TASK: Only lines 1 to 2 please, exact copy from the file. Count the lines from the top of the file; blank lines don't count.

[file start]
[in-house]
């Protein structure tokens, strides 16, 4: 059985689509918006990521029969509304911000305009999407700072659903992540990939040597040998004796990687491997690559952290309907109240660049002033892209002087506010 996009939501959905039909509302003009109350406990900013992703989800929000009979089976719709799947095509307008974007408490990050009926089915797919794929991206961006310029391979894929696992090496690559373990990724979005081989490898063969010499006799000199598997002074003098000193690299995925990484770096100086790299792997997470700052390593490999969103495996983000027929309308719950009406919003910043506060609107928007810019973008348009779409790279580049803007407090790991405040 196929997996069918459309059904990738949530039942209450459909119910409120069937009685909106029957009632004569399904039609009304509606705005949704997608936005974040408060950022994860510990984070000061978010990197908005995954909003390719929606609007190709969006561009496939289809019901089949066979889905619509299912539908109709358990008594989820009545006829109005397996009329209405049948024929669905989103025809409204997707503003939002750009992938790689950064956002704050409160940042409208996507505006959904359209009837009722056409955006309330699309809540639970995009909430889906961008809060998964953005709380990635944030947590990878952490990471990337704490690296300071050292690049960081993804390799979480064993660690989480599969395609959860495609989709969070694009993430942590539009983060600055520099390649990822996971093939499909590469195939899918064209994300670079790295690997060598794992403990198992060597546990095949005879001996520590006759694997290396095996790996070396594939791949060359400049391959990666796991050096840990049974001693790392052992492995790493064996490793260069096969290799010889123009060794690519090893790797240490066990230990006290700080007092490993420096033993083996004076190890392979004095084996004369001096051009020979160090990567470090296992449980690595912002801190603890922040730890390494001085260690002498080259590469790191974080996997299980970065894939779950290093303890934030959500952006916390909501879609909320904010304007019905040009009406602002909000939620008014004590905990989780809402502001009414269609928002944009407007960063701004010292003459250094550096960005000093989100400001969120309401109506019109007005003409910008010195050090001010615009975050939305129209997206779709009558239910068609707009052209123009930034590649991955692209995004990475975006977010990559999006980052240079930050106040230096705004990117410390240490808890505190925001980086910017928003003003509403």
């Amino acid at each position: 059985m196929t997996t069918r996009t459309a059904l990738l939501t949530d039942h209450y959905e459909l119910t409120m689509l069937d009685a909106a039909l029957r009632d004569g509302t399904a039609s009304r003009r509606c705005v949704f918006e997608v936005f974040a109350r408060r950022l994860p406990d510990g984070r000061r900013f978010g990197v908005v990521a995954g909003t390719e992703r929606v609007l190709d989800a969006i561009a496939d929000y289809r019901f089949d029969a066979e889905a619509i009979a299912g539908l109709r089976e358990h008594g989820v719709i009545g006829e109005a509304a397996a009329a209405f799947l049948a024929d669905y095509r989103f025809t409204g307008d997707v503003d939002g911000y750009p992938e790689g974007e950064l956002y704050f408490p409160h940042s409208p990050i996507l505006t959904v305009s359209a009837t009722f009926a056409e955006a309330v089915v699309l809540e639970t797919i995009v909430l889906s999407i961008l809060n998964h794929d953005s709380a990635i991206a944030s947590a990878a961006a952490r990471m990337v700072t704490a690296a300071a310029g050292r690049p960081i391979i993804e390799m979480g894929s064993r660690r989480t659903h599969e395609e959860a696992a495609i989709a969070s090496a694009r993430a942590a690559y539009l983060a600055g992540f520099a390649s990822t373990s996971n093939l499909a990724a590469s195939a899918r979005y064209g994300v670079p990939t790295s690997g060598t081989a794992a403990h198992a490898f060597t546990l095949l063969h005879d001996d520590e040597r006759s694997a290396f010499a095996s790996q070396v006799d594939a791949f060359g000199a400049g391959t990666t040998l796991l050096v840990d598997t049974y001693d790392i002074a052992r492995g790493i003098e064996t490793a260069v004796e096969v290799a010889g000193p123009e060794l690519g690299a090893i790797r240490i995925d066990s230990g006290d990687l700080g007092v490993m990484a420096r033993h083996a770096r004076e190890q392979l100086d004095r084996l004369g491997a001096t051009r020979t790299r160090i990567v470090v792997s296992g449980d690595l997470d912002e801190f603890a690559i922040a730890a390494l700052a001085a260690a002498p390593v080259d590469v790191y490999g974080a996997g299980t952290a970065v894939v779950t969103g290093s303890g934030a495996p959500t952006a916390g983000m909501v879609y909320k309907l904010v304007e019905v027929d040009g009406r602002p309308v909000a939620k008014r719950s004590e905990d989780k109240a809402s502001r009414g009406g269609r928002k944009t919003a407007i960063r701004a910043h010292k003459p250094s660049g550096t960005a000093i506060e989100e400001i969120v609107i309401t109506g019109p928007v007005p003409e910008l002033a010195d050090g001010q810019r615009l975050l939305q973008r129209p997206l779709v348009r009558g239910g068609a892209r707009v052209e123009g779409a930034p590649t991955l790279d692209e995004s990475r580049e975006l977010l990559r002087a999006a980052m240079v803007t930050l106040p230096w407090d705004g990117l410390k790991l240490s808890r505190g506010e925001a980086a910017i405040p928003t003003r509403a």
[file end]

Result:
[in-house]
């Protein structure tokens, strides 16, 4: 059985689509918006990521029969509304911000305009999407700072659903992540990939040597040998004796990687491997690559952290309907109240660049002033892209002087506010 996009939501959905039909509302003009109350406990900013992703989800929000009979089976719709799947095509307008974007408490990050009926089915797919794929991206961006310029391979894929696992090496690559373990990724979005081989490898063969010499006799000199598997002074003098000193690299995925990484770096100086790299792997997470700052390593490999969103495996983000027929309308719950009406919003910043506060609107928007810019973008348009779409790279580049803007407090790991405040 196929997996069918459309059904990738949530039942209450459909119910409120069937009685909106029957009632004569399904039609009304509606705005949704997608936005974040408060950022994860510990984070000061978010990197908005995954909003390719929606609007190709969006561009496939289809019901089949066979889905619509299912539908109709358990008594989820009545006829109005397996009329209405049948024929669905989103025809409204997707503003939002750009992938790689950064956002704050409160940042409208996507505006959904359209009837009722056409955006309330699309809540639970995009909430889906961008809060998964953005709380990635944030947590990878952490990471990337704490690296300071050292690049960081993804390799979480064993660690989480599969395609959860495609989709969070694009993430942590539009983060600055520099390649990822996971093939499909590469195939899918064209994300670079790295690997060598794992403990198992060597546990095949005879001996520590006759694997290396095996790996070396594939791949060359400049391959990666796991050096840990049974001693790392052992492995790493064996490793260069096969290799010889123009060794690519090893790797240490066990230990006290700080007092490993420096033993083996004076190890392979004095084996004369001096051009020979160090990567470090296992449980690595912002801190603890922040730890390494001085260690002498080259590469790191974080996997299980970065894939779950290093303890934030959500952006916390909501879609909320904010304007019905040009009406602002909000939620008014004590905990989780809402502001009414269609928002944009407007960063701004010292003459250094550096960005000093989100400001969120309401109506019109007005003409910008010195050090001010615009975050939305129209997206779709009558239910068609707009052209123009930034590649991955692209995004990475975006977010990559999006980052240079930050106040230096705004990117410390240490808890505190925001980086910017928003003003509403």